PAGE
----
Essays in Likelihood-Based Computational Econometrics

PhD Thesis# 562
Author:
Dr. Tim (T.) Salimans
Supervisor(s):
Prof. R. Paap, Prof. D. Fok
Date:
2013-05-23

Abstract

Econometrics relies on probabilistic models to describe and analyze how observed data relates to economic hypotheses, and to provide a rigorous framework for reasoning under uncertainty. Statistical analysis of such models can be performed using likelihood-based inference methods such as Bayesian analysis and the method of maximum likelihood. This dissertation deals with the computational challenges associated with these methods, using Monte Carlo methods as well as deterministic approximations of the (marginal) likelihood. By developing efficient approximate inference algorithms, this work addresses various problems in economics for which likelihood-based econometric inference was previously difficult or infeasible.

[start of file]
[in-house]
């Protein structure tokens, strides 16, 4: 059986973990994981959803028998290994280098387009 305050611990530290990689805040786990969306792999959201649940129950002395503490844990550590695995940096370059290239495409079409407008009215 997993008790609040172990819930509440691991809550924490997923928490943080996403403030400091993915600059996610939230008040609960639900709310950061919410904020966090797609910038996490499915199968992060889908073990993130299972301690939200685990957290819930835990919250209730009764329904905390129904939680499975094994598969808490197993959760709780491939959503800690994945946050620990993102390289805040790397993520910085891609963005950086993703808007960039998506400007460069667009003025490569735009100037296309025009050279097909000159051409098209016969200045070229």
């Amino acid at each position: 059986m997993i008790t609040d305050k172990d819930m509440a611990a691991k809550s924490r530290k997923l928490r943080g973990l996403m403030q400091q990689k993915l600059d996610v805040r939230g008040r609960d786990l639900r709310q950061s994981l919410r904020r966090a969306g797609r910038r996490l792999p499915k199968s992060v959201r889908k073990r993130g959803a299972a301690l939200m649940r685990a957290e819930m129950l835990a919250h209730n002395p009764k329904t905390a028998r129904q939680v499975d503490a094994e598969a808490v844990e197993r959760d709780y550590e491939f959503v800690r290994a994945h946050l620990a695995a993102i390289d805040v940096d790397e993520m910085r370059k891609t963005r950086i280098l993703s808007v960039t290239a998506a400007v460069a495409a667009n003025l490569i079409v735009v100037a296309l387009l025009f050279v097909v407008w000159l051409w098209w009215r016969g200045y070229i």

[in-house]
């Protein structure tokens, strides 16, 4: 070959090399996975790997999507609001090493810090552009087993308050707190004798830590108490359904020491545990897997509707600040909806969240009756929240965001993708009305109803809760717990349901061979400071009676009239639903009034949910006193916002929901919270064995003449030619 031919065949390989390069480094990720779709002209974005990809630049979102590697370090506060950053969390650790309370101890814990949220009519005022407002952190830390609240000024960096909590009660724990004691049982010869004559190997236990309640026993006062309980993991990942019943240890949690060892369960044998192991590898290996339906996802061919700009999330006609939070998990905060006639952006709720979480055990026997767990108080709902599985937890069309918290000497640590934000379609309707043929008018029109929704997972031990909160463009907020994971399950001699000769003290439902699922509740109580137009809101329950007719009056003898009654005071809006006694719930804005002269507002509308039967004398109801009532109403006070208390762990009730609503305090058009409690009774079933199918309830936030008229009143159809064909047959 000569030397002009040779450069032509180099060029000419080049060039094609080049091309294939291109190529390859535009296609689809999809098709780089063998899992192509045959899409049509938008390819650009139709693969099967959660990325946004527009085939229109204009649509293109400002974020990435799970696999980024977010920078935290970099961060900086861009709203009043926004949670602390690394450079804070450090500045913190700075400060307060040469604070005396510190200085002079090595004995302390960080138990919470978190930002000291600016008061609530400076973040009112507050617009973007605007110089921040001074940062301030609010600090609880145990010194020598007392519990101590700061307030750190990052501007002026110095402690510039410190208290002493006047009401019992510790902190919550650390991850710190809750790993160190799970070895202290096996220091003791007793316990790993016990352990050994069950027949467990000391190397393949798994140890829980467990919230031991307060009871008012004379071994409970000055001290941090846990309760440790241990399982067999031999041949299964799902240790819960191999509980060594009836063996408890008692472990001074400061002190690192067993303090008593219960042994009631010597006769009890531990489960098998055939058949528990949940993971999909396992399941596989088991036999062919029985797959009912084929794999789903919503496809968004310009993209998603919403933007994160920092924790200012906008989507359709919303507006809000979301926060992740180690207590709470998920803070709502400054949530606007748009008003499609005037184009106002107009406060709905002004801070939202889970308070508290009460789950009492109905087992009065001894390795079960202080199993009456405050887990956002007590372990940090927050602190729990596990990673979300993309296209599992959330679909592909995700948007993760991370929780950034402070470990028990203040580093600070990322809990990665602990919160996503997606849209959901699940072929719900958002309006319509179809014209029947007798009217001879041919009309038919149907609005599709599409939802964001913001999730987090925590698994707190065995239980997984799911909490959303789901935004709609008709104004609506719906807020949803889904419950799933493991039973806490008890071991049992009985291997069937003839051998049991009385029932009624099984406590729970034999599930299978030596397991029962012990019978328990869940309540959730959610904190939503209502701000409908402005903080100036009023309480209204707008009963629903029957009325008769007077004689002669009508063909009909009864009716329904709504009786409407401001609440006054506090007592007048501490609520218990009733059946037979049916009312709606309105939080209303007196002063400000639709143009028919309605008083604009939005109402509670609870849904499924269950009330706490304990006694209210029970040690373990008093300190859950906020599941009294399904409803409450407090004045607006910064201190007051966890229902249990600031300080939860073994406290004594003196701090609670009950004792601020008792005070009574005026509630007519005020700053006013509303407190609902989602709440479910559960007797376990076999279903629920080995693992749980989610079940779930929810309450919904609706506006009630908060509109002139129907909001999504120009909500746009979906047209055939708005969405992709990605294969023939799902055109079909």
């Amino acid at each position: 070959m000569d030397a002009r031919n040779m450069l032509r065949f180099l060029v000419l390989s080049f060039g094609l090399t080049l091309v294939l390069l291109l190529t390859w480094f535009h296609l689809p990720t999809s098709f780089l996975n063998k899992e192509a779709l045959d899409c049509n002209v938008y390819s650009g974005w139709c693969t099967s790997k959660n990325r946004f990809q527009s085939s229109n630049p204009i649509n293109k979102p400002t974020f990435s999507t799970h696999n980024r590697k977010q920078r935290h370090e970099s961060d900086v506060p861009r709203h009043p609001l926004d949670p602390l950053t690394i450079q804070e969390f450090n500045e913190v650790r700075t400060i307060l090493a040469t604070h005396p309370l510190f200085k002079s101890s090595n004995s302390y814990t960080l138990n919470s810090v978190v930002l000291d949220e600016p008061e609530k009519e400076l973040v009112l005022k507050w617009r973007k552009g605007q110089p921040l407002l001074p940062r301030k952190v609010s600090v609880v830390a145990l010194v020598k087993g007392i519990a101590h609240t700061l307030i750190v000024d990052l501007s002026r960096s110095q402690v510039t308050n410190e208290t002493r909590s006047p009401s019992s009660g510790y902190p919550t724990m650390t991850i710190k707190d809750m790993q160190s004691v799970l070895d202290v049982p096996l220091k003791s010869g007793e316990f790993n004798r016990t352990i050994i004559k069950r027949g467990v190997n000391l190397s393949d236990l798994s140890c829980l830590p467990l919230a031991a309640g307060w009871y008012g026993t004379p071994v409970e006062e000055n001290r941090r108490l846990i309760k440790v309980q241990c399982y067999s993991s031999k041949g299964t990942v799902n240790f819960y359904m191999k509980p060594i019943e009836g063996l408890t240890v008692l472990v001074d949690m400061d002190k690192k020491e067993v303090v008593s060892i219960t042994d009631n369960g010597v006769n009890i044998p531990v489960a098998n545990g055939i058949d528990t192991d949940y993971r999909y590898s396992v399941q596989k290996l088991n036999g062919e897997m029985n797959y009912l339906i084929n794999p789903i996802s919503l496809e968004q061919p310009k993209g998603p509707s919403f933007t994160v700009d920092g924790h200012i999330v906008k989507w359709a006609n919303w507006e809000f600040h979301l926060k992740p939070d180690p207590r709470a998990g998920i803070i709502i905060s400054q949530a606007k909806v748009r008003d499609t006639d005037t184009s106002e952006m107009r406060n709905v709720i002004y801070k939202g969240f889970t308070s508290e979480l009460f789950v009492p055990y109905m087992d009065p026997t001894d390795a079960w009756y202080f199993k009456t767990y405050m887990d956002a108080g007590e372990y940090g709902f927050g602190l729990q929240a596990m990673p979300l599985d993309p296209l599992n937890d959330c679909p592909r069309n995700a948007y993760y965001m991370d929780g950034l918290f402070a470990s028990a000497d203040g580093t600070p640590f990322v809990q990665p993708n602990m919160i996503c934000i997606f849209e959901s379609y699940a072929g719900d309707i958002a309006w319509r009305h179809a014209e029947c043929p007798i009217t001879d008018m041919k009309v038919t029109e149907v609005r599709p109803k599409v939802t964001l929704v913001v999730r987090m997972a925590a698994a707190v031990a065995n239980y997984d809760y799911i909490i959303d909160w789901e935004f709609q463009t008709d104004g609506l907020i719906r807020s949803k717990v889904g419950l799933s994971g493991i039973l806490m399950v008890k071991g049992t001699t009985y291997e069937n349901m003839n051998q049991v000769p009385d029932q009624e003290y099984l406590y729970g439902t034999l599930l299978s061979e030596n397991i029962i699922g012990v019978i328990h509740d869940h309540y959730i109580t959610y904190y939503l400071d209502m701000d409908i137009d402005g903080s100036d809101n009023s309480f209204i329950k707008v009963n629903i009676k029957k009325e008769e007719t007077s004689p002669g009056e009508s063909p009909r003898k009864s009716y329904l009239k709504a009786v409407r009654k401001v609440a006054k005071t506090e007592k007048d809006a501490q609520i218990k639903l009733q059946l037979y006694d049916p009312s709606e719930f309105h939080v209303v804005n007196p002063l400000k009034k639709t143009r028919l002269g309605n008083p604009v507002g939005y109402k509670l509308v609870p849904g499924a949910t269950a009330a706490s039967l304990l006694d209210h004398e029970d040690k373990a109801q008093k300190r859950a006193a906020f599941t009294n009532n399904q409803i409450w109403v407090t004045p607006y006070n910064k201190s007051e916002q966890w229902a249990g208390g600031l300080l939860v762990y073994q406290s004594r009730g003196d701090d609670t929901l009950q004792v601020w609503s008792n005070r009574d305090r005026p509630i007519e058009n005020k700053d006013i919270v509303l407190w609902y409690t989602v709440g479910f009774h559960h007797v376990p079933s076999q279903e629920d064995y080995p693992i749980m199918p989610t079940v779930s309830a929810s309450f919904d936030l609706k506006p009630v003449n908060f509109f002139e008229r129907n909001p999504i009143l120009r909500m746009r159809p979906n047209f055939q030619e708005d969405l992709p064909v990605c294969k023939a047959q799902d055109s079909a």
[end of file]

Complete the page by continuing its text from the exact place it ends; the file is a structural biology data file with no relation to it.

Publisher of the TI-theses is: Rozenberg Publishing Services